Academic journal article Global Governance

The Case against a New International Environmental Organization

Academic journal article Global Governance

The Case against a New International Environmental Organization

Article excerpt

[World Organizations] are credited with an importance they do not possess; they are blamed for not doing what they are not given the means to do; faults that are often imaginary are ascribed to them, while their real faults go unnoticed; mythical explanations are invented to explain their ineffectiveness; and finally, there is very little recognition of the few significant results that they do achieve. (1)

--Maurice Bertrand

The premise of this article is that the current debate about global environmental governance with its still dominant focus on establishing a superorganization for the environment represents a serious misdiagnosis of the issues, is unfair to the United Nations Environment Programme (UNEP), and is likely to distract attention from other more important challenges of global environmental governance.

This is not to suggest that there is no crisis of global environmental governance. The crisis, however, is one of governance, of which organizational structure is but one element and, in this case, a relatively small element at that. (2) By coopting the larger discussions on global environmental governance, the discourse on organizational tinkering-under whatever grandiose name such proposals are advertised--are distracting from the more important and immediate challenges of global environmental governance that we face as the Rio compact on environment and development crumbles around us. The thought that any of the competing plans for a World, or Global, Environmental Organization (WEO or GEO) that are being peddled might actually be taken seriously by the world's governments--as it sometimes seems possible--is even more disturbing. (3) Not only do they show very little promise of actually doing much good to the cause of improved global environmental governance, but some could actually do harm by distracting international attention from more pressing issues.

It is not the purpose of this article to reexamine, or critique, the details of different schemes for organizational restructuring. Critiques are available elsewhere in the larger literature. (4) Moreover, to do so would be to cede to the premise on which such proposals are based, and it is that very premise that needs to be questioned. It should be noted, however, that there is a certain variety in the proposals--ranging from Daniel C. Esty's GEO, which would focus only on global issues; (5) to Frank Biermann's WEO, which would also incorporate more local concerns; (6) to John Whalley and Ben Zissimos's desire to create a global bargaining-based entity; (7) to David L. Downie and Marc A. Levy's notion of a super-UNEP. (8) However, all such schemes share a strong supposition that the problem of global environmental governance can largely be reduced to, and resolved by, playing around with the design of global environmental organizations. It is the fundamental flaws of this premise, and the dangers of taking it too seriously, that I focus on in this article.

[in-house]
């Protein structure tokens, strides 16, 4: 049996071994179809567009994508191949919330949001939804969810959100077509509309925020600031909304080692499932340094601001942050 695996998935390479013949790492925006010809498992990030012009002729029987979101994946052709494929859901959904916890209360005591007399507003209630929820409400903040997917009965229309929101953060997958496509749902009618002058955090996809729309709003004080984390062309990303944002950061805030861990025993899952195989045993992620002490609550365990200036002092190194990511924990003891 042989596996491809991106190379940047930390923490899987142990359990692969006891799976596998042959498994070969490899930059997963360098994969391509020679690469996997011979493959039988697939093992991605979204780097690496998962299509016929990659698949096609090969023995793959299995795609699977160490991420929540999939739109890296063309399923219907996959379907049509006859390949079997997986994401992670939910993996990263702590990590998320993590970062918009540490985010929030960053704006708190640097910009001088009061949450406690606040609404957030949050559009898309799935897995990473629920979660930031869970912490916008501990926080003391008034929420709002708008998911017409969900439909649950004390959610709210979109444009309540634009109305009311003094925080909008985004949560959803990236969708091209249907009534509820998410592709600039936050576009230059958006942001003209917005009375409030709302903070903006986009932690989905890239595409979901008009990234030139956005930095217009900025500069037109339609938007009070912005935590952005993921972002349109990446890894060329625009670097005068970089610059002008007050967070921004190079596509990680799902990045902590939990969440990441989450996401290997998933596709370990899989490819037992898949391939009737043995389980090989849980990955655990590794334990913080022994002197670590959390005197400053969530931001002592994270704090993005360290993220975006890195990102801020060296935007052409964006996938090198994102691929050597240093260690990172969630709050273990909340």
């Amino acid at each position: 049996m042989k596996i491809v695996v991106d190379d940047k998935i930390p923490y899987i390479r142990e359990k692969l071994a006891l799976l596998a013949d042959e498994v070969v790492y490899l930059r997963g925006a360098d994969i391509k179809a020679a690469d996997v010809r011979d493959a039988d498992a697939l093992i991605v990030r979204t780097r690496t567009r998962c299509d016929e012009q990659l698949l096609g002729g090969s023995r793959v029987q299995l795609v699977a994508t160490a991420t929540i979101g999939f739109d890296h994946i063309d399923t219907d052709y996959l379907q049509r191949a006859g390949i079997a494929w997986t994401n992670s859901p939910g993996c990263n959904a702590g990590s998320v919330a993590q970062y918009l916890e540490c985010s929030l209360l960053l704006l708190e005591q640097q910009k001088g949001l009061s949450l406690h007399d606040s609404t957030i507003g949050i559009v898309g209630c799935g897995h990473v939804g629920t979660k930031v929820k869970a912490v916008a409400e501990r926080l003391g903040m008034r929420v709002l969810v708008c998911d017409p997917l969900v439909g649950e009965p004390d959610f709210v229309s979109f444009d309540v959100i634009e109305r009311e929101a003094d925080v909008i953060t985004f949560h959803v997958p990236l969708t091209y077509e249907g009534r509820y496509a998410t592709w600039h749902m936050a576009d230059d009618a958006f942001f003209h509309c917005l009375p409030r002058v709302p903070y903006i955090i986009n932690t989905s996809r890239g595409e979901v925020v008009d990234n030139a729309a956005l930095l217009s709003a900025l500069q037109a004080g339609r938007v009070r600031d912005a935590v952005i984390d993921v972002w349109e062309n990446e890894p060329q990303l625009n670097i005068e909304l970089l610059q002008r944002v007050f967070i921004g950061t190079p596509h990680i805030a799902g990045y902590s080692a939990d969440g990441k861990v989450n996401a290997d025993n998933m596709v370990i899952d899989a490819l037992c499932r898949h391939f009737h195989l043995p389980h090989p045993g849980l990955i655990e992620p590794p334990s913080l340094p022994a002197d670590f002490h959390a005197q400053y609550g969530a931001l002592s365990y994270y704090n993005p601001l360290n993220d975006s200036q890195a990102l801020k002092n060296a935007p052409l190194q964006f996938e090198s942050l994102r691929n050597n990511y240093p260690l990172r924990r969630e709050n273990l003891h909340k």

The Dangers of Confusing Institutions and Organizations

Although the WEO/GEO literature routinely refers to its enterprise in terms of institutions, it tends to use the term as if it were the plural of organization. (9) The distinction, of course, is not merely semantic; it is well established in the literature and is absolutely critical to this context. (10) Institutions, as Konrad von Moltke reminds us, are "social conventions or 'rules of the game,' in the sense that marriage is an institution, or property, markets, research, transparency or participation." (11) Therefore, institutions need not necessarily have a physical existence. Organizations, on the other hand, are much more circumscribed; according to Oran Young, they are "material entities, possessing physical locations (or seats), offices, personnel, equipment, and budgets." (12) The WEO/GEO discourse is clearly preoccupied with organizations and often ignores fundamental questions about why environmental degradation happens, or why global cooperation founders, or even why global environmental governance is a good idea. …

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